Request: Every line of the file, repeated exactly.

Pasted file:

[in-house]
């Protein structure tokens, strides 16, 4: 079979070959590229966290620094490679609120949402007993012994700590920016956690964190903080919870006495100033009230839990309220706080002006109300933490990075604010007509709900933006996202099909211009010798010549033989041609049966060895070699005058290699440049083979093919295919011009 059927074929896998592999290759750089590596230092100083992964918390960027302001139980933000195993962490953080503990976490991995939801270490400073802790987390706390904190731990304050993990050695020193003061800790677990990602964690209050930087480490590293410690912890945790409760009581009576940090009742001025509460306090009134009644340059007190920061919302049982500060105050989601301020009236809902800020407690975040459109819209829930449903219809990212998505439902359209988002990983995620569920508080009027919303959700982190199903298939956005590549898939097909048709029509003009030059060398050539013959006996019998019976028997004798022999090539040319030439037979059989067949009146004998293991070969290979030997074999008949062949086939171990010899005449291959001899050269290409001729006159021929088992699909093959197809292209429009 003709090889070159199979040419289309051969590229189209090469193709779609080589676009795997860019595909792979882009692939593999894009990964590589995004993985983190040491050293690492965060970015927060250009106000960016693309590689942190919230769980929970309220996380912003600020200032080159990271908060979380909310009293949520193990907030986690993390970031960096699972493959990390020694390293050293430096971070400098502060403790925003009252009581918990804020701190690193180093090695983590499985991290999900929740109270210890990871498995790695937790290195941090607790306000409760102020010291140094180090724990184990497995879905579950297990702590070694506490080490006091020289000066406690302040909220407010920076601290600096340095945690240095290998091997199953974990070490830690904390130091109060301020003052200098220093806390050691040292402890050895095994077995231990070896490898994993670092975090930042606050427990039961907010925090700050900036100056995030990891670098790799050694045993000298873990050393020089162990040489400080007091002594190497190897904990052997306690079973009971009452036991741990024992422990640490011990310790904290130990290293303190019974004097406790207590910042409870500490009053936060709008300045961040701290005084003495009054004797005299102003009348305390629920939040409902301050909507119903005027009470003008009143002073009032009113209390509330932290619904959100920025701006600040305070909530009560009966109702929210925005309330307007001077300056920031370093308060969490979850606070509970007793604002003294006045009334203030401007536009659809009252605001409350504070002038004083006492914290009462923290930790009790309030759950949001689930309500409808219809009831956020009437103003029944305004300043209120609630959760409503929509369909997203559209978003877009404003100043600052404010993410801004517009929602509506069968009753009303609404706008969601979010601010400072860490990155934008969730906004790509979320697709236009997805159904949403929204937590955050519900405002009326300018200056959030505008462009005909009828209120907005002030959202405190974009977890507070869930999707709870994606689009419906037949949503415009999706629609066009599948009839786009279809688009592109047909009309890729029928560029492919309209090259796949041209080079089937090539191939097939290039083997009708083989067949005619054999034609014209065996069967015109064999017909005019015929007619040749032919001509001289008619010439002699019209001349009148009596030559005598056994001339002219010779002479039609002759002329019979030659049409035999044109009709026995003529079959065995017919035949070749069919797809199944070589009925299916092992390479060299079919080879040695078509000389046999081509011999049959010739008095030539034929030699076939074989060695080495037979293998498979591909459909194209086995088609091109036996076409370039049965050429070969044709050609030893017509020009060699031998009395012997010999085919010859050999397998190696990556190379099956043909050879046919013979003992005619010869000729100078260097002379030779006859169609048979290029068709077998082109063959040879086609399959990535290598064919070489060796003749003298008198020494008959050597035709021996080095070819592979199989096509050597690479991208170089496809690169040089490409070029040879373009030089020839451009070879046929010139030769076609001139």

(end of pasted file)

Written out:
[in-house]
């Protein structure tokens, strides 16, 4: 079979070959590229966290620094490679609120949402007993012994700590920016956690964190903080919870006495100033009230839990309220706080002006109300933490990075604010007509709900933006996202099909211009010798010549033989041609049966060895070699005058290699440049083979093919295919011009 059927074929896998592999290759750089590596230092100083992964918390960027302001139980933000195993962490953080503990976490991995939801270490400073802790987390706390904190731990304050993990050695020193003061800790677990990602964690209050930087480490590293410690912890945790409760009581009576940090009742001025509460306090009134009644340059007190920061919302049982500060105050989601301020009236809902800020407690975040459109819209829930449903219809990212998505439902359209988002990983995620569920508080009027919303959700982190199903298939956005590549898939097909048709029509003009030059060398050539013959006996019998019976028997004798022999090539040319030439037979059989067949009146004998293991070969290979030997074999008949062949086939171990010899005449291959001899050269290409001729006159021929088992699909093959197809292209429009 003709090889070159199979040419289309051969590229189209090469193709779609080589676009795997860019595909792979882009692939593999894009990964590589995004993985983190040491050293690492965060970015927060250009106000960016693309590689942190919230769980929970309220996380912003600020200032080159990271908060979380909310009293949520193990907030986690993390970031960096699972493959990390020694390293050293430096971070400098502060403790925003009252009581918990804020701190690193180093090695983590499985991290999900929740109270210890990871498995790695937790290195941090607790306000409760102020010291140094180090724990184990497995879905579950297990702590070694506490080490006091020289000066406690302040909220407010920076601290600096340095945690240095290998091997199953974990070490830690904390130091109060301020003052200098220093806390050691040292402890050895095994077995231990070896490898994993670092975090930042606050427990039961907010925090700050900036100056995030990891670098790799050694045993000298873990050393020089162990040489400080007091002594190497190897904990052997306690079973009971009452036991741990024992422990640490011990310790904290130990290293303190019974004097406790207590910042409870500490009053936060709008300045961040701290005084003495009054004797005299102003009348305390629920939040409902301050909507119903005027009470003008009143002073009032009113209390509330932290619904959100920025701006600040305070909530009560009966109702929210925005309330307007001077300056920031370093308060969490979850606070509970007793604002003294006045009334203030401007536009659809009252605001409350504070002038004083006492914290009462923290930790009790309030759950949001689930309500409808219809009831956020009437103003029944305004300043209120609630959760409503929509369909997203559209978003877009404003100043600052404010993410801004517009929602509506069968009753009303609404706008969601979010601010400072860490990155934008969730906004790509979320697709236009997805159904949403929204937590955050519900405002009326300018200056959030505008462009005909009828209120907005002030959202405190974009977890507070869930999707709870994606689009419906037949949503415009999706629609066009599948009839786009279809688009592109047909009309890729029928560029492919309209090259796949041209080079089937090539191939097939290039083997009708083989067949005619054999034609014209065996069967015109064999017909005019015929007619040749032919001509001289008619010439002699019209001349009148009596030559005598056994001339002219010779002479039609002759002329019979030659049409035999044109009709026995003529079959065995017919035949070749069919797809199944070589009925299916092992390479060299079919080879040695078509000389046999081509011999049959010739008095030539034929030699076939074989060695080495037979293998498979591909459909194209086995088609091109036996076409370039049965050429070969044709050609030893017509020009060699031998009395012997010999085919010859050999397998190696990556190379099956043909050879046919013979003992005619010869000729100078260097002379030779006859169609048979290029068709077998082109063959040879086609399959990535290598064919070489060796003749003298008198020494008959050597035709021996080095070819592979199989096509050597690479991208170089496809690169040089490409070029040879373009030089020839451009070879046929010139030769076609001139």